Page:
Here are some photos of our dining experiences:

My first NYC pretzel in many years - enjoyed in front of an NYU building

This was the most incredible brownie I have ever eaten. Got it at Teany (Musician Moby's cafe)
Photo below was of the counter.

Japanese food at Mana - upper west side.

Indian Buffet at Chennai Garden - really cheap at $6.95

Little Lad's $3.99 buffet meal and bowl of dessert (fruit covered in granola and an incredible vanilla sauce)

Whole Foods salad costing almost $20 but completely worth it!

Strictly Roots in Harlem (photo below is of restaurant window) I am so used to the California version of vegan (very politically correct) that is was bizarre to spot a woman diner in a full fur coat.

Ethopian - Meskerem (there was so much food - all incredibly tasty - that even I could not clean the plate. I saved the leftovers for bagel topping the next morning.)

Sunday, March 9, 2008

Back from NYC

I spent the last week visiting my hometown of NYC. Even though it was officially a working trip to meet with many magazines and other media folks, I definitely took time to enjoy all that i love about NYC such as the food, people-watching, museums (ok, well just The Cloisters for the last ten minutes before closing -enough time to sprint over to my favorite piece of art, stare at it for a full three minutes before being escorted out by security), carousel ride in Central Park, and shopping for that elusive pair of perfect jeans.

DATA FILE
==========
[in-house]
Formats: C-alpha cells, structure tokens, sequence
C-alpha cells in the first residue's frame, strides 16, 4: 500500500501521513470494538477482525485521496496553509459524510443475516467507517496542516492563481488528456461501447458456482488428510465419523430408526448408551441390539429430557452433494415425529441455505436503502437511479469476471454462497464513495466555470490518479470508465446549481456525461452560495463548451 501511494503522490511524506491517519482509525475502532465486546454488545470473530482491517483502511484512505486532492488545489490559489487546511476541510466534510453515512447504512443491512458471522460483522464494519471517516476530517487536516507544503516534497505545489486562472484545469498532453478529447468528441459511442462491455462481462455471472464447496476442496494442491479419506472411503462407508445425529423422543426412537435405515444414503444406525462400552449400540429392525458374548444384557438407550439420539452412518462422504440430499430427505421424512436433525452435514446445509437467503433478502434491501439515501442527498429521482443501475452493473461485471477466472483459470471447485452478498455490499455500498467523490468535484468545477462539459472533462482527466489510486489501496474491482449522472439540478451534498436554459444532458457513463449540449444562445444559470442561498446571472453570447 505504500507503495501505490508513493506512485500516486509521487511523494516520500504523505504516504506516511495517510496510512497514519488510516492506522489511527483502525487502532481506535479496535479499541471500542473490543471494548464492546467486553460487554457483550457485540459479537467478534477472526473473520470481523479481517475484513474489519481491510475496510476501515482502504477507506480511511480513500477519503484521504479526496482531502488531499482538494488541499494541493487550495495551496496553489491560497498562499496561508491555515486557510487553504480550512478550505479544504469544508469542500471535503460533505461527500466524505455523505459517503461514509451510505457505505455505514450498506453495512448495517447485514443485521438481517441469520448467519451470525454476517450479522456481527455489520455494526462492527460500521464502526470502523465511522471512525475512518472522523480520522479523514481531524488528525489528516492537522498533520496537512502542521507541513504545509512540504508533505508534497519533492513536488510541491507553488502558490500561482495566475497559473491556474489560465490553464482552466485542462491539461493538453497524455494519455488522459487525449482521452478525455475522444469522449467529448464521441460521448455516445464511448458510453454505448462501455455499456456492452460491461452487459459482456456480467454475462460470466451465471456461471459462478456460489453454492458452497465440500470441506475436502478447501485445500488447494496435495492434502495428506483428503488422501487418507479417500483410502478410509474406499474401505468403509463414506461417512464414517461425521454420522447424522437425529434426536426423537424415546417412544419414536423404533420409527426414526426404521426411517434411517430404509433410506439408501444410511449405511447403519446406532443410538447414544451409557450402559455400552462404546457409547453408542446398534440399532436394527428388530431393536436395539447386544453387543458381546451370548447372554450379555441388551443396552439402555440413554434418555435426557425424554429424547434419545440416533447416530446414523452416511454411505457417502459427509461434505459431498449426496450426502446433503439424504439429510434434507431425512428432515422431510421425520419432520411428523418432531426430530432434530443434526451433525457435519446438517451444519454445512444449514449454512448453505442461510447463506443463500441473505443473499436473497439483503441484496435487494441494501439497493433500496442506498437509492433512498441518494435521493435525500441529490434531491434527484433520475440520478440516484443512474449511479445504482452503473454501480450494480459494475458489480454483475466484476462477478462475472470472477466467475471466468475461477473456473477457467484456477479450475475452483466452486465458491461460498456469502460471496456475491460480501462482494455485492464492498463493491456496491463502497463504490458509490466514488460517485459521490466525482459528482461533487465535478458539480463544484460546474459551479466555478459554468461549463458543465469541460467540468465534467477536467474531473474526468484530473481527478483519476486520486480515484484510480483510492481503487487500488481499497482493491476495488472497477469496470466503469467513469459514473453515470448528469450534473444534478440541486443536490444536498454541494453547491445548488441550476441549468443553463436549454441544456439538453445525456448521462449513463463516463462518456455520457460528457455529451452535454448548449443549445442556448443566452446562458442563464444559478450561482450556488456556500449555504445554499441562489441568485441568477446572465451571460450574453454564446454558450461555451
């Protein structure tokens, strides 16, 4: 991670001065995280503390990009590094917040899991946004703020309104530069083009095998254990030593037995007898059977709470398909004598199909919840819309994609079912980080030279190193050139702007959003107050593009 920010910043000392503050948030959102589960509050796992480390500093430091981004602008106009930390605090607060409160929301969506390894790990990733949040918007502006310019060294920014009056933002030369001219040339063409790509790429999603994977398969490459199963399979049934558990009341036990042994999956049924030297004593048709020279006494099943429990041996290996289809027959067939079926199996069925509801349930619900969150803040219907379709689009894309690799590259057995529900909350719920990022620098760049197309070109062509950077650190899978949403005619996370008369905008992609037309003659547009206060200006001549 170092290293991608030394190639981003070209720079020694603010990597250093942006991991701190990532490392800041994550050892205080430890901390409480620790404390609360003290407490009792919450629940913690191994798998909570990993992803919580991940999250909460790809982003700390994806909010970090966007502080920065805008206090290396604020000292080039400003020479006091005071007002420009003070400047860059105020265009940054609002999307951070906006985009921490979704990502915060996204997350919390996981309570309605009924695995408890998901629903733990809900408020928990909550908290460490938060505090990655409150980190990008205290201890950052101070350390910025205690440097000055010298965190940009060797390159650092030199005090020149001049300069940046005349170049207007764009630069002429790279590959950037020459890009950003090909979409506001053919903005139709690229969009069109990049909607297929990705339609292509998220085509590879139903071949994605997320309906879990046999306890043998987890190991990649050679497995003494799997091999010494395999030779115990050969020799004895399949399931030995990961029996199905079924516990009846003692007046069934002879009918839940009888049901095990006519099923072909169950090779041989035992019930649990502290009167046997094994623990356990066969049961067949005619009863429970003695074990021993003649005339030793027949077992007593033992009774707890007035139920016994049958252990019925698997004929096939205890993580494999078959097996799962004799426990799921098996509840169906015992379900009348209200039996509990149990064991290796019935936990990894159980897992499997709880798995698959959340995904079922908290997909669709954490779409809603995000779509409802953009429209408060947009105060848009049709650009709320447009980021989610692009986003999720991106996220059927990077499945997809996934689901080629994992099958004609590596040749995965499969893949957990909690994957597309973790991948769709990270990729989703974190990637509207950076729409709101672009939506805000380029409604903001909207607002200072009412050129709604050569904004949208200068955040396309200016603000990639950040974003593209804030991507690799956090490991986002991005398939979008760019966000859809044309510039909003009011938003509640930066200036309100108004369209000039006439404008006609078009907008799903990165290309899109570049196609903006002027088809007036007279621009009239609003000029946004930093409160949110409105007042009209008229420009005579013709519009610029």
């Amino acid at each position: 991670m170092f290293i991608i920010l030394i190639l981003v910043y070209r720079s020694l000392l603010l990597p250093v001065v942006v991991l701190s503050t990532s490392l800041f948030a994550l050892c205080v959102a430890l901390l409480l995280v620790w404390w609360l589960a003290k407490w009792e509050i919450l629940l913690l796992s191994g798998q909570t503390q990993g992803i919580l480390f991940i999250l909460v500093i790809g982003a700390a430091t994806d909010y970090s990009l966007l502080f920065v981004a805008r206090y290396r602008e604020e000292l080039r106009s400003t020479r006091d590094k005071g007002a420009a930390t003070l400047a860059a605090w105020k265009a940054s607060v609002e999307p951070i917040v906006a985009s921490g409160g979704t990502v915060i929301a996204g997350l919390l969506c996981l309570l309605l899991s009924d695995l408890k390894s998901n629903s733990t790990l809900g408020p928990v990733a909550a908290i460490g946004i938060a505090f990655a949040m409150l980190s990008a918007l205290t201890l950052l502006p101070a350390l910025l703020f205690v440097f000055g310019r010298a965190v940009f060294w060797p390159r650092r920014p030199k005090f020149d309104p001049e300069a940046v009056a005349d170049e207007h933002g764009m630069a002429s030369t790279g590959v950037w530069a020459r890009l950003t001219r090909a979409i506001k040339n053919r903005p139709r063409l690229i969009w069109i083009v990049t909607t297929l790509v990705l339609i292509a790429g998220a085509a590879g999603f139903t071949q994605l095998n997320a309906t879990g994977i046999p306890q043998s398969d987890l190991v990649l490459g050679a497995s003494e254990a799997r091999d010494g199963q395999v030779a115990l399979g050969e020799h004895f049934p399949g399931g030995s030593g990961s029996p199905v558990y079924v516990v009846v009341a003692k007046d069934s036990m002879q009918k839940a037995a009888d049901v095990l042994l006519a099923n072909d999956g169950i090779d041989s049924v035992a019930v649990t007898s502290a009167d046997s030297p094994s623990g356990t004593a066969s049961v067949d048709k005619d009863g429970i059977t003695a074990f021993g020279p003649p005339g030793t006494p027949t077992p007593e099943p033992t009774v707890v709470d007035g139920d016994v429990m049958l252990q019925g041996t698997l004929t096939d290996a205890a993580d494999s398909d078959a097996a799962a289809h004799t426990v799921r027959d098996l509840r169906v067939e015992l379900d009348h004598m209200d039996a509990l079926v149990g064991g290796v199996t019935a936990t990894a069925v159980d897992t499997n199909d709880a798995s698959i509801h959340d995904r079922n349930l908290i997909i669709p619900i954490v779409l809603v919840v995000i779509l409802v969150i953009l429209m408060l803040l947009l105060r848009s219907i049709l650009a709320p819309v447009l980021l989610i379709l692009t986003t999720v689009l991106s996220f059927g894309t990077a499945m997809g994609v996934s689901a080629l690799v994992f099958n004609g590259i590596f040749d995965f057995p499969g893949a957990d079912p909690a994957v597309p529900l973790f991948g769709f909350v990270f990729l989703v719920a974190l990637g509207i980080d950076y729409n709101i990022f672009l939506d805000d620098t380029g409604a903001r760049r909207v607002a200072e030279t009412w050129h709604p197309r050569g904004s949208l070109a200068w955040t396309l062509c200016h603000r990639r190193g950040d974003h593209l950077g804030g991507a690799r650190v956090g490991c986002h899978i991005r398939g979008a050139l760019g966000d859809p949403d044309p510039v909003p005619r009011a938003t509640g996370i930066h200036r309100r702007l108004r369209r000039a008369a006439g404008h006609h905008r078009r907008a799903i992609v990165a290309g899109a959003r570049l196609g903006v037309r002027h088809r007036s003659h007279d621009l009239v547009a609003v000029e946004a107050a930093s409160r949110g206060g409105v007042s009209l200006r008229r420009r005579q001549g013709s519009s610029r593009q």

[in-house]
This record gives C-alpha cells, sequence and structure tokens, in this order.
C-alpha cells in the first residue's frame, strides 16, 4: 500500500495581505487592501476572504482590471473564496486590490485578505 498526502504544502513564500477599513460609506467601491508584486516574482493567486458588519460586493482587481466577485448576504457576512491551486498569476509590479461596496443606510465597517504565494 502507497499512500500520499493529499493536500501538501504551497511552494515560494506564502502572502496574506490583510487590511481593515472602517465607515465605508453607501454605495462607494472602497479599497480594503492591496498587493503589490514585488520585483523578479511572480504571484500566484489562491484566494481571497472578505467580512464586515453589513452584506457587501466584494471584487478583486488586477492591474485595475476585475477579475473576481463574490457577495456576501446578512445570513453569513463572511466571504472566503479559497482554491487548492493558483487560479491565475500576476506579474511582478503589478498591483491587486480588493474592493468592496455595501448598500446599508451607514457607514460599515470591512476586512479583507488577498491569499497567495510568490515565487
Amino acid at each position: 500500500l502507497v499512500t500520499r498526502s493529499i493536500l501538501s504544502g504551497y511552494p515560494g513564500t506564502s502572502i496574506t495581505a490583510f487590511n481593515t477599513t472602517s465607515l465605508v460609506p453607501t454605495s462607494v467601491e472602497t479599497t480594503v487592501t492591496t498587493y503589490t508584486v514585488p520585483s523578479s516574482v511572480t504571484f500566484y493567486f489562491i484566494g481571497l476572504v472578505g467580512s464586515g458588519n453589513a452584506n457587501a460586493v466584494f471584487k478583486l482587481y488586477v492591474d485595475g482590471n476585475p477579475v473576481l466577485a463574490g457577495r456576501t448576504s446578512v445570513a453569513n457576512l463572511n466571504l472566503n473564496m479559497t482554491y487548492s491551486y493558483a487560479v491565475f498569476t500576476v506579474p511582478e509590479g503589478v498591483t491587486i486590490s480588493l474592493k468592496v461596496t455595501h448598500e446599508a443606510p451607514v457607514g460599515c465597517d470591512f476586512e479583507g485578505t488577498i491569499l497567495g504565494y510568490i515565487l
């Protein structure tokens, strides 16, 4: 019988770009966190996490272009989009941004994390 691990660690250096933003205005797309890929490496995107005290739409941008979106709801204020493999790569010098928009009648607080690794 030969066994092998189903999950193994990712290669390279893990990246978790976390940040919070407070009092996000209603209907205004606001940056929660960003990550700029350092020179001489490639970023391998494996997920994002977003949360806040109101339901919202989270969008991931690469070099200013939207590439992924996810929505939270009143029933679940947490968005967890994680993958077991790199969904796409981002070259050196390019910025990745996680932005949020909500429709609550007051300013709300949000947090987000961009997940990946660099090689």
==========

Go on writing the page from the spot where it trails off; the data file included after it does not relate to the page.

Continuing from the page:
Aside from time blocks spent nursing the periodic broken bone, head injury or muscle/tendon tear, this was the longest time i've gone without riding a bike. It felt very weird. In a mode of bicycle withdrawal, I found myself visually b-lining to anything passing with two wheels.

Usually i would have to rely on watching messengers - the only cyclists courageous enough to ride in the Big City. But much to my dismay, messenger-spotting was tougher than in years past. With recent advances in email and teleconferencing technology, fewer messengers are needed to meet the lightened demands.

Luckily, as the number of messengers is on the decline, on the rise was recreational cyclists and bicycle commuters. I'd say this is partly due to the increasing number of bicycle lanes found throughout the City, but it's hard to imagine this had any impact considering the cars are not slightly deterred from passing other cars using these lanes or even parking in them. Maybe people have become more adventurous or are looking for alternatives to paying an exorbitant price to drive their two-ton vehicle to work; gas, parking, stress of driving in the city all add up.